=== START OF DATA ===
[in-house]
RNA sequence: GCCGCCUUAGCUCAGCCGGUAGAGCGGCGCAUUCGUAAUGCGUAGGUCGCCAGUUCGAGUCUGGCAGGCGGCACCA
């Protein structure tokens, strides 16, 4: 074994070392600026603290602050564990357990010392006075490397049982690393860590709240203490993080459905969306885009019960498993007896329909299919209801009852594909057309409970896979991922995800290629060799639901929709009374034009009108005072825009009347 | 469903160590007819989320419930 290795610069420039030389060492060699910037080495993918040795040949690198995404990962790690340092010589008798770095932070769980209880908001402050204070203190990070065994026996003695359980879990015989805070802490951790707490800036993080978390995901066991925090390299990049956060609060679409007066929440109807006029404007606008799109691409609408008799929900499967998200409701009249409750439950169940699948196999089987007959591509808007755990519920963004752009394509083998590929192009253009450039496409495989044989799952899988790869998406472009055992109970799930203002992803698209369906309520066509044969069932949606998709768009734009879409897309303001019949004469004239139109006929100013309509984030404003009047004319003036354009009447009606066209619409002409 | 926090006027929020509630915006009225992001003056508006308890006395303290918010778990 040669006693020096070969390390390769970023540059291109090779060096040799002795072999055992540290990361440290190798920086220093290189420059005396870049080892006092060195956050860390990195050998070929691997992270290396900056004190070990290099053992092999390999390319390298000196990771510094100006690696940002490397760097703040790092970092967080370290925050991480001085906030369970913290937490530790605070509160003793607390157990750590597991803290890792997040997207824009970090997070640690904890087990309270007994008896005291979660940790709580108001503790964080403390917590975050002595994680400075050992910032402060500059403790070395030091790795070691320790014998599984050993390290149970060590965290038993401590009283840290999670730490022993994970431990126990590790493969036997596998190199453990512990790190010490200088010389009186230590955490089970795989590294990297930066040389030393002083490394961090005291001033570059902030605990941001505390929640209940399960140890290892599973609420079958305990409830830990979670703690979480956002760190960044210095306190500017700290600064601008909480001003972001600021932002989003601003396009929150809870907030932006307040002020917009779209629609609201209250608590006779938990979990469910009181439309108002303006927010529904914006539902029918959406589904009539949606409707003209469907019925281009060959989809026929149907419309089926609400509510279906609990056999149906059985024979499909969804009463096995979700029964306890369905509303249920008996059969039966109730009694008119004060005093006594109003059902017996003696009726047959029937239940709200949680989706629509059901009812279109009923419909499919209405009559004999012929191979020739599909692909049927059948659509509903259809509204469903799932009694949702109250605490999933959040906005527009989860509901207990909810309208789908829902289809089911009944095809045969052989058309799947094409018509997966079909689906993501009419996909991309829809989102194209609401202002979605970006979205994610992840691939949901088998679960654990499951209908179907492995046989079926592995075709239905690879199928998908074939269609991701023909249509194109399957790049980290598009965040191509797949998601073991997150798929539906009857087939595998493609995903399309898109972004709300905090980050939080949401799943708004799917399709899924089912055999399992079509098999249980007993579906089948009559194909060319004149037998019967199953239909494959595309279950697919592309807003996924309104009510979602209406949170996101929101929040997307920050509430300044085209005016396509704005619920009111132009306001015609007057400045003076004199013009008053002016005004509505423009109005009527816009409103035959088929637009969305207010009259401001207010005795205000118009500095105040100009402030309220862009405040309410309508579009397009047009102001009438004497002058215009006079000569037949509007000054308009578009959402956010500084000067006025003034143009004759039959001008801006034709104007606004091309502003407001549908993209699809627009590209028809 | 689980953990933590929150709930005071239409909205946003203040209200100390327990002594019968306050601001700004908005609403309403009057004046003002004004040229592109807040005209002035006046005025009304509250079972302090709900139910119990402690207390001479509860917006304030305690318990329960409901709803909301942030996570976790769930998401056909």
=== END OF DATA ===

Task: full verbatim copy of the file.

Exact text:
[in-house]
RNA sequence: GCCGCCUUAGCUCAGCCGGUAGAGCGGCGCAUUCGUAAUGCGUAGGUCGCCAGUUCGAGUCUGGCAGGCGGCACCA
């Protein structure tokens, strides 16, 4: 074994070392600026603290602050564990357990010392006075490397049982690393860590709240203490993080459905969306885009019960498993007896329909299919209801009852594909057309409970896979991922995800290629060799639901929709009374034009009108005072825009009347 | 469903160590007819989320419930 290795610069420039030389060492060699910037080495993918040795040949690198995404990962790690340092010589008798770095932070769980209880908001402050204070203190990070065994026996003695359980879990015989805070802490951790707490800036993080978390995901066991925090390299990049956060609060679409007066929440109807006029404007606008799109691409609408008799929900499967998200409701009249409750439950169940699948196999089987007959591509808007755990519920963004752009394509083998590929192009253009450039496409495989044989799952899988790869998406472009055992109970799930203002992803698209369906309520066509044969069932949606998709768009734009879409897309303001019949004469004239139109006929100013309509984030404003009047004319003036354009009447009606066209619409002409 | 926090006027929020509630915006009225992001003056508006308890006395303290918010778990 040669006693020096070969390390390769970023540059291109090779060096040799002795072999055992540290990361440290190798920086220093290189420059005396870049080892006092060195956050860390990195050998070929691997992270290396900056004190070990290099053992092999390999390319390298000196990771510094100006690696940002490397760097703040790092970092967080370290925050991480001085906030369970913290937490530790605070509160003793607390157990750590597991803290890792997040997207824009970090997070640690904890087990309270007994008896005291979660940790709580108001503790964080403390917590975050002595994680400075050992910032402060500059403790070395030091790795070691320790014998599984050993390290149970060590965290038993401590009283840290999670730490022993994970431990126990590790493969036997596998190199453990512990790190010490200088010389009186230590955490089970795989590294990297930066040389030393002083490394961090005291001033570059902030605990941001505390929640209940399960140890290892599973609420079958305990409830830990979670703690979480956002760190960044210095306190500017700290600064601008909480001003972001600021932002989003601003396009929150809870907030932006307040002020917009779209629609609201209250608590006779938990979990469910009181439309108002303006927010529904914006539902029918959406589904009539949606409707003209469907019925281009060959989809026929149907419309089926609400509510279906609990056999149906059985024979499909969804009463096995979700029964306890369905509303249920008996059969039966109730009694008119004060005093006594109003059902017996003696009726047959029937239940709200949680989706629509059901009812279109009923419909499919209405009559004999012929191979020739599909692909049927059948659509509903259809509204469903799932009694949702109250605490999933959040906005527009989860509901207990909810309208789908829902289809089911009944095809045969052989058309799947094409018509997966079909689906993501009419996909991309829809989102194209609401202002979605970006979205994610992840691939949901088998679960654990499951209908179907492995046989079926592995075709239905690879199928998908074939269609991701023909249509194109399957790049980290598009965040191509797949998601073991997150798929539906009857087939595998493609995903399309898109972004709300905090980050939080949401799943708004799917399709899924089912055999399992079509098999249980007993579906089948009559194909060319004149037998019967199953239909494959595309279950697919592309807003996924309104009510979602209406949170996101929101929040997307920050509430300044085209005016396509704005619920009111132009306001015609007057400045003076004199013009008053002016005004509505423009109005009527816009409103035959088929637009969305207010009259401001207010005795205000118009500095105040100009402030309220862009405040309410309508579009397009047009102001009438004497002058215009006079000569037949509007000054308009578009959402956010500084000067006025003034143009004759039959001008801006034709104007606004091309502003407001549908993209699809627009590209028809 | 689980953990933590929150709930005071239409909205946003203040209200100390327990002594019968306050601001700004908005609403309403009057004046003002004004040229592109807040005209002035006046005025009304509250079972302090709900139910119990402690207390001479509860917006304030305690318990329960409901709803909301942030996570976790769930998401056909």